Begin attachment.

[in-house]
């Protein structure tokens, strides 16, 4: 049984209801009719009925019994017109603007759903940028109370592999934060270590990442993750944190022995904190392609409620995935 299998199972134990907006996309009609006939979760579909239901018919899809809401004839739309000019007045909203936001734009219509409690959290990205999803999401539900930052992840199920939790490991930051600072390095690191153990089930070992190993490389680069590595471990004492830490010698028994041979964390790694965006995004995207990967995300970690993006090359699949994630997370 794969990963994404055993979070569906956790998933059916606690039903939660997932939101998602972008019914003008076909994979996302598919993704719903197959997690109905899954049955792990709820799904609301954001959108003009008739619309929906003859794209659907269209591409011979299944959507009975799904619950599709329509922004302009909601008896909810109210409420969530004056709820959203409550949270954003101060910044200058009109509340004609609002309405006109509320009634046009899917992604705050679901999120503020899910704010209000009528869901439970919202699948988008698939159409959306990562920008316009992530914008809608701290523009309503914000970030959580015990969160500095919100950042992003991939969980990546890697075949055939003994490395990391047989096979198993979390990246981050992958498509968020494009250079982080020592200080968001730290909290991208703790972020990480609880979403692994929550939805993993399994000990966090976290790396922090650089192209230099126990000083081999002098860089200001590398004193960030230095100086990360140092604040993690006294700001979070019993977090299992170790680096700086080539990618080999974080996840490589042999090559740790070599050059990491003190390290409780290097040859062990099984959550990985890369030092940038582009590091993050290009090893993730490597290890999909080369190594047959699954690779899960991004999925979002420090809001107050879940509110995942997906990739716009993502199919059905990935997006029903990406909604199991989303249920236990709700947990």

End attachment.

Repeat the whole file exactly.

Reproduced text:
[in-house]
């Protein structure tokens, strides 16, 4: 049984209801009719009925019994017109603007759903940028109370592999934060270590990442993750944190022995904190392609409620995935 299998199972134990907006996309009609006939979760579909239901018919899809809401004839739309000019007045909203936001734009219509409690959290990205999803999401539900930052992840199920939790490991930051600072390095690191153990089930070992190993490389680069590595471990004492830490010698028994041979964390790694965006995004995207990967995300970690993006090359699949994630997370 794969990963994404055993979070569906956790998933059916606690039903939660997932939101998602972008019914003008076909994979996302598919993704719903197959997690109905899954049955792990709820799904609301954001959108003009008739619309929906003859794209659907269209591409011979299944959507009975799904619950599709329509922004302009909601008896909810109210409420969530004056709820959203409550949270954003101060910044200058009109509340004609609002309405006109509320009634046009899917992604705050679901999120503020899910704010209000009528869901439970919202699948988008698939159409959306990562920008316009992530914008809608701290523009309503914000970030959580015990969160500095919100950042992003991939969980990546890697075949055939003994490395990391047989096979198993979390990246981050992958498509968020494009250079982080020592200080968001730290909290991208703790972020990480609880979403692994929550939805993993399994000990966090976290790396922090650089192209230099126990000083081999002098860089200001590398004193960030230095100086990360140092604040993690006294700001979070019993977090299992170790680096700086080539990618080999974080996840490589042999090559740790070599050059990491003190390290409780290097040859062990099984959550990985890369030092940038582009590091993050290009090893993730490597290890999909080369190594047959699954690779899960991004999925979002420090809001107050879940509110995942997906990739716009993502199919059905990935997006029903990406909604199991989303249920236990709700947990």